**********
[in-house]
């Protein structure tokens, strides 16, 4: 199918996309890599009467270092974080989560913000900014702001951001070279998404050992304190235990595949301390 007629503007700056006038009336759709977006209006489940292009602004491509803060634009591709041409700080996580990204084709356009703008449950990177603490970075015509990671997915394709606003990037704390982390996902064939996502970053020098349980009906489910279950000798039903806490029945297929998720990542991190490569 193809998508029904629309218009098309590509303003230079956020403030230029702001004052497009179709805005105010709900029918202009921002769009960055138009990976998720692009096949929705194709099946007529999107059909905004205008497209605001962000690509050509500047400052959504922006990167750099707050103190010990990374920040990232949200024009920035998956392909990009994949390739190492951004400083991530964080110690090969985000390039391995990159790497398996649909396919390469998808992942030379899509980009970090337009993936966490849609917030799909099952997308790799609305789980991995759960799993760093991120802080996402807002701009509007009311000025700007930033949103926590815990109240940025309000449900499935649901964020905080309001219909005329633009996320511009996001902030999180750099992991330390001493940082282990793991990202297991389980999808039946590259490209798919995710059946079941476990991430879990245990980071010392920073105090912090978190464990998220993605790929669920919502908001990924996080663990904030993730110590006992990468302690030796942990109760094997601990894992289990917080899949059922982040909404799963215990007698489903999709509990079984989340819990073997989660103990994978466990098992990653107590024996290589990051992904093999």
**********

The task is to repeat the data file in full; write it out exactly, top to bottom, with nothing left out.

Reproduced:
[in-house]
């Protein structure tokens, strides 16, 4: 199918996309890599009467270092974080989560913000900014702001951001070279998404050992304190235990595949301390 007629503007700056006038009336759709977006209006489940292009602004491509803060634009591709041409700080996580990204084709356009703008449950990177603490970075015509990671997915394709606003990037704390982390996902064939996502970053020098349980009906489910279950000798039903806490029945297929998720990542991190490569 193809998508029904629309218009098309590509303003230079956020403030230029702001004052497009179709805005105010709900029918202009921002769009960055138009990976998720692009096949929705194709099946007529999107059909905004205008497209605001962000690509050509500047400052959504922006990167750099707050103190010990990374920040990232949200024009920035998956392909990009994949390739190492951004400083991530964080110690090969985000390039391995990159790497398996649909396919390469998808992942030379899509980009970090337009993936966490849609917030799909099952997308790799609305789980991995759960799993760093991120802080996402807002701009509007009311000025700007930033949103926590815990109240940025309000449900499935649901964020905080309001219909005329633009996320511009996001902030999180750099992991330390001493940082282990793991990202297991389980999808039946590259490209798919995710059946079941476990991430879990245990980071010392920073105090912090978190464990998220993605790929669920919502908001990924996080663990904030993730110590006992990468302690030796942990109760094997601990894992289990917080899949059922982040909404799963215990007698489903999709509990079984989340819990073997989660103990994978466990098992990653107590024996290589990051992904093999």